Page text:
When stores start spruiking end-of-financial-year sales, you know it’s time to start thinking about (legal) ways to boost your tax return! Some deductions are really easy to miss, so we’ve compiled our top tips for ensuring you get the maximum possible refund this tax time.
1. Give it away
While you’re gathering together receipts for expenses you’ve already laid out, it’s also the perfect time to donate to one of the many worthy causes in desperate need of funds to continue their critical work. Donations are fully tax-deductible, and you’ll make a huge difference to more than just your bottom line.
Action: Pick a cause and donate. Then go through your email and files, dig out your donations receipts & print for your tax return.
2. Gather your fee receipts
Bank fees charged on investment accounts or interest payments on funds borrowed to purchase investment assets are tax-deductible (remember to report the interest/dividends earned on these accounts as assessable income). Don’t forget that fees to your financial planner are also tax-deductible, provided the advice you received relates to income-producing assets. You can’t claim for the initial plan, but you can claim for ongoing advice relating to those assets.
Action: Print out a summary of all your various bank fees, charges and interest. Print the invoice for fees paid to your financial planner.
3. Claim your insurance costs
Income protection premiums are completely tax-deductable as long they’re not paid within your Superannuation, and can provide a great boost to your refund.
Action: Request a summary from your insurer that itemises your income protection from your other forms of life insurance.
4. Claim your tax return fees
The amount you pay to your accountant to prepare your tax return each year is fully deductible, as is the cost of travelling to see your tax agent to have your tax prepared. Make sure you keep a record of the number of km’s you travel and any other incidental costs such as parking, meals, accommodation (if applicable).
Action: Dig up last year’s tax receipt, and estimate how much it costs you all up to have your tax return prepared.
5. Don’t forget those small work-related expenses
You can claim a deduction for business expenses you have incurred that haven’t been paid by your employer. This includes money spent buying and repairing equipment and supplies you use at work, including tools, electronic organisers, stationery, diary, work bag, tool belt or briefcase and mobile phones. You can claim up to $300 for these small expenses without a receipt, provided you keep a record with information that would normally be shown on a receipt (date, business name, item purchased, price). Find out more about claimable work expenses.
Action: Print out all invoices, receipts and expenses and pop them in a manilla folder. Make a list of items you bought that you didn’t keep receipts for.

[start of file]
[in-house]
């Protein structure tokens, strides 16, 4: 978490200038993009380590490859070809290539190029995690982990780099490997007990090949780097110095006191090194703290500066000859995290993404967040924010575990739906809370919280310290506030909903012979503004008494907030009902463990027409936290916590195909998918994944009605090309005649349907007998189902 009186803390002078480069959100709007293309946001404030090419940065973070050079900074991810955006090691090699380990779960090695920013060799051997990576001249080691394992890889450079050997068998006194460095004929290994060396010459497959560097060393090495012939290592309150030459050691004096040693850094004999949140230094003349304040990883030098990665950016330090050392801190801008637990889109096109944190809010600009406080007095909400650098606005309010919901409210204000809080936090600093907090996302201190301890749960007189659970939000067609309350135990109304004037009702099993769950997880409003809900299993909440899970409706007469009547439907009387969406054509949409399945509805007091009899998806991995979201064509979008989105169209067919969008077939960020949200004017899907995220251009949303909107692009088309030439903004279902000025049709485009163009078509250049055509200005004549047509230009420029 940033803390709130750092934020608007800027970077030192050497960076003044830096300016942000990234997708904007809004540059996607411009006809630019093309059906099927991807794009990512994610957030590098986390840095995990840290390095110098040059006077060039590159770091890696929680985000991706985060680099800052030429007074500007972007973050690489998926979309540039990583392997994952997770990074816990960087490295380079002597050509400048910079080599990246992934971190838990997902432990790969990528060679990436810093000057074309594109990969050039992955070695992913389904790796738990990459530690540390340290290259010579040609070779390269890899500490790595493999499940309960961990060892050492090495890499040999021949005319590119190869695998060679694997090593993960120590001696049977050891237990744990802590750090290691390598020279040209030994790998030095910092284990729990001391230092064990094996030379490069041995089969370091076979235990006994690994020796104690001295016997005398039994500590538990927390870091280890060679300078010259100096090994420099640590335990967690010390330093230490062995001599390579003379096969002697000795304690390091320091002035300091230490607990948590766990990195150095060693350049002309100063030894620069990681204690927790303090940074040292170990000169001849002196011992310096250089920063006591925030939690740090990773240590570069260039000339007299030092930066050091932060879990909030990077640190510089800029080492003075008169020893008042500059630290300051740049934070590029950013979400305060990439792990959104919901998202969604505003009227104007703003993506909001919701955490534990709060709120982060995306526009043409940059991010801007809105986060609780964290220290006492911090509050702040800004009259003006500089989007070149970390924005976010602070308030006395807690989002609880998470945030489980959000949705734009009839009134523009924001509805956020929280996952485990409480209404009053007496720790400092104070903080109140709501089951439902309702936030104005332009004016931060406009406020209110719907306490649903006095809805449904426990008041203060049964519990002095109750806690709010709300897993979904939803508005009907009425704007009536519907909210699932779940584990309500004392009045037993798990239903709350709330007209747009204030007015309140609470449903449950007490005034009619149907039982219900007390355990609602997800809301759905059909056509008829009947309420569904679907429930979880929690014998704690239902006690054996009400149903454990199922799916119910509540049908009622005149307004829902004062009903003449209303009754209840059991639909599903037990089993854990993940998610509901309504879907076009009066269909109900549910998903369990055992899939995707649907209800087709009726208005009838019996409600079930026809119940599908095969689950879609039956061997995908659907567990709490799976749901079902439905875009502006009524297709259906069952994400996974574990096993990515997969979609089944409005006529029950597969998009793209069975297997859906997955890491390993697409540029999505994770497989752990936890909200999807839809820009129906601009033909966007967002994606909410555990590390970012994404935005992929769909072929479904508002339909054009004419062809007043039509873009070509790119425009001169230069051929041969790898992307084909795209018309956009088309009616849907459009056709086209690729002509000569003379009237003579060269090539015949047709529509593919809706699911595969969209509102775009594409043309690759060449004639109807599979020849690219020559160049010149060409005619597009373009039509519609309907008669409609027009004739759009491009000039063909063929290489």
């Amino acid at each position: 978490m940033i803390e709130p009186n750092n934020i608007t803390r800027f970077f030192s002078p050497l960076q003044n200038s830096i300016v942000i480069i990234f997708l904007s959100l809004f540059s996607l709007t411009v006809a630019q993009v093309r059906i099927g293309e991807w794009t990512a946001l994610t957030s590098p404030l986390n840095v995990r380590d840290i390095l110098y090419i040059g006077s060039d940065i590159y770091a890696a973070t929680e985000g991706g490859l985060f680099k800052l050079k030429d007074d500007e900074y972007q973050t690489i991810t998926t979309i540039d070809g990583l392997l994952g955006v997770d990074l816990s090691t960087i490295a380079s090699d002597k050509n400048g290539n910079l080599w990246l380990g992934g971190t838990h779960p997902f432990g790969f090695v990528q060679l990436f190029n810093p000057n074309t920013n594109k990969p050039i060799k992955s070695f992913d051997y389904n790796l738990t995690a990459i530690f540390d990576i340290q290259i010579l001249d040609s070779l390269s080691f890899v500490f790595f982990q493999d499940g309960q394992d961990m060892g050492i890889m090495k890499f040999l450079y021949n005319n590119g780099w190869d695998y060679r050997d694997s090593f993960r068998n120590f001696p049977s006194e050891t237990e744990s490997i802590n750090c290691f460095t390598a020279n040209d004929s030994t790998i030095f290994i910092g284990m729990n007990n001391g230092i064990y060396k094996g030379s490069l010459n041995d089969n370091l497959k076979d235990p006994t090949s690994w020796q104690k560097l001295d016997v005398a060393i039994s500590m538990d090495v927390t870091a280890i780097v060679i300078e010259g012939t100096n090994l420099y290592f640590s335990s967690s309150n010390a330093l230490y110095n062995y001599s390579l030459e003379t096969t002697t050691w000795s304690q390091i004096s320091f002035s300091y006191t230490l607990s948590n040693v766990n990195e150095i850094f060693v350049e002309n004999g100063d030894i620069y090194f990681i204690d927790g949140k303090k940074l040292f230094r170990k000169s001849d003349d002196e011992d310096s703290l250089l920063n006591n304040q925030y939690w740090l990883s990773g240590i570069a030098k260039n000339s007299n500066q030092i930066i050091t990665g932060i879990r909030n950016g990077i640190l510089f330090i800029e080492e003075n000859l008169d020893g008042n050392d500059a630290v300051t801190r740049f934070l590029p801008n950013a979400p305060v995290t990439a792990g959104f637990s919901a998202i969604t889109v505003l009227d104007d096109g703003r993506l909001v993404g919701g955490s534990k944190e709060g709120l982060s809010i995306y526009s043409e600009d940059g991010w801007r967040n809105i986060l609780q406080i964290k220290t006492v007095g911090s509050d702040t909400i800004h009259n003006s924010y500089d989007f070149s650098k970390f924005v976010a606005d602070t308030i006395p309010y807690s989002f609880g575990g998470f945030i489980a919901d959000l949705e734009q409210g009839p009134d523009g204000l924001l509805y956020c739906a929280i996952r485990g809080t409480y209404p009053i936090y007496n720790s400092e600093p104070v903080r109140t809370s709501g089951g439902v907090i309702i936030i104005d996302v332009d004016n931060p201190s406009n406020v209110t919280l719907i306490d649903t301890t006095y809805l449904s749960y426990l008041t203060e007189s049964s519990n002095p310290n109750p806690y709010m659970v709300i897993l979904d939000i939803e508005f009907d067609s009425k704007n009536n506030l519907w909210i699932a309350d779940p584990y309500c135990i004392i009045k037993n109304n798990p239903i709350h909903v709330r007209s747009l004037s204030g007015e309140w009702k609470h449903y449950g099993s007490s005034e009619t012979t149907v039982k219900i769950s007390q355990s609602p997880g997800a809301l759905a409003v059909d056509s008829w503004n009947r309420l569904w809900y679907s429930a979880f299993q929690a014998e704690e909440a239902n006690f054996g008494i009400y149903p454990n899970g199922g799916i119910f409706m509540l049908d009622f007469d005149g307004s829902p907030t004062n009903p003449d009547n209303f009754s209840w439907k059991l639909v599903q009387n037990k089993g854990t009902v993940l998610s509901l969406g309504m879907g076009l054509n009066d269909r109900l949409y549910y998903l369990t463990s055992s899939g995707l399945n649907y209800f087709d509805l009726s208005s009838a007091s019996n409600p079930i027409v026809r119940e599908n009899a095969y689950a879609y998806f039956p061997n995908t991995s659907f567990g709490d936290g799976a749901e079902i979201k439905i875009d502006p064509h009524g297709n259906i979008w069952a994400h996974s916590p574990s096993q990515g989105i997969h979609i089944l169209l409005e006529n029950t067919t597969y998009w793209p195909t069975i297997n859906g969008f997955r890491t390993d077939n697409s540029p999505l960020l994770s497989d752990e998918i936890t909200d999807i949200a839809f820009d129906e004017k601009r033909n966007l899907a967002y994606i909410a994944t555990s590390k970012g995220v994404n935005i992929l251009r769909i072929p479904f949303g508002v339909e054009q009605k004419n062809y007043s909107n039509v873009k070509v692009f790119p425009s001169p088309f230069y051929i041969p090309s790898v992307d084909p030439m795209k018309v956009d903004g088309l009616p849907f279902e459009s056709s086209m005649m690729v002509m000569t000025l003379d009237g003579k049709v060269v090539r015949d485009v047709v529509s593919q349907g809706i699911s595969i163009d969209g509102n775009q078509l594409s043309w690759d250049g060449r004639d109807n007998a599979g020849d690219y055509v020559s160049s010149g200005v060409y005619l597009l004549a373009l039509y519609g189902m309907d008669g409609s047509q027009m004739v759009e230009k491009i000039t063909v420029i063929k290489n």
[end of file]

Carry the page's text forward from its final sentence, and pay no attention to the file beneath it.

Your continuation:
6. Check your Extras & threshold
Where do you sit with your private health insurance Extras and the Medicare threshold? You can get a statement of your out-of-pocket medical expenses from Medicare online or in person. If you’re close to a threshold, it might be worth thinking about having that procedure you’ve been delaying. Likewise, get some bang for your buck with your private health insurance… check where you’re at with your Extra’s and think about whether you can use them before they renew on July 1!
Action: Check your Extra’s limits and Medicare threshold and think about how you can maximise the benefits.
7. Think about pre-paying
You can save a bucket-load of tax by pre-paying the interest on your investment loan. Imagine how much you could save if you pre-paid 12-months worth of interest? If you think you’ll be earning less in the next financial year (for example if you’re taking maternity leave), also think about pre-paying your income protection premiums so you can claim the deduction in the year that it will make the most difference to your bottom line.
Action: Contact your bank or financial adviser to organise pre-payment of your interest, and speak to your insurer about prepaying your premiums.
8. Are you an avid reader?
Every book (or similar) that was purchased for the purpose of helping you make money or invest can be deducted from your tax.
Action: Start reading and get your receipts together!
9. Protect yourself.
With more than 600 million pieces of third-party data used to track activity and income, the ATO is relentless. Neither the best Accountant in the world, nor a 100% accurate lodgement, is any guarantee against an Audit. And the costs of being properly represented during an audit can add up pretty quickly, when even a simple enquiry can sometimes require hours of work. Audit Shield provides a cost-effective solution to guard against these unbudgeted costs if a current or retrospective tax audit is sprung on you.
Action: Find out more about our Audit Shield service and call us on 9887 8751 to get yourself covered.
10. Be prepared.
Use these Tax Tools to make sure you’re claiming every possible tax deduction you’re entitled to!
For tax advice and help lodging your tax return, simply email us or call us on 9887 8751 for an appointment. Don’t forget that the fees you pay to get your tax return done are tax-deductible!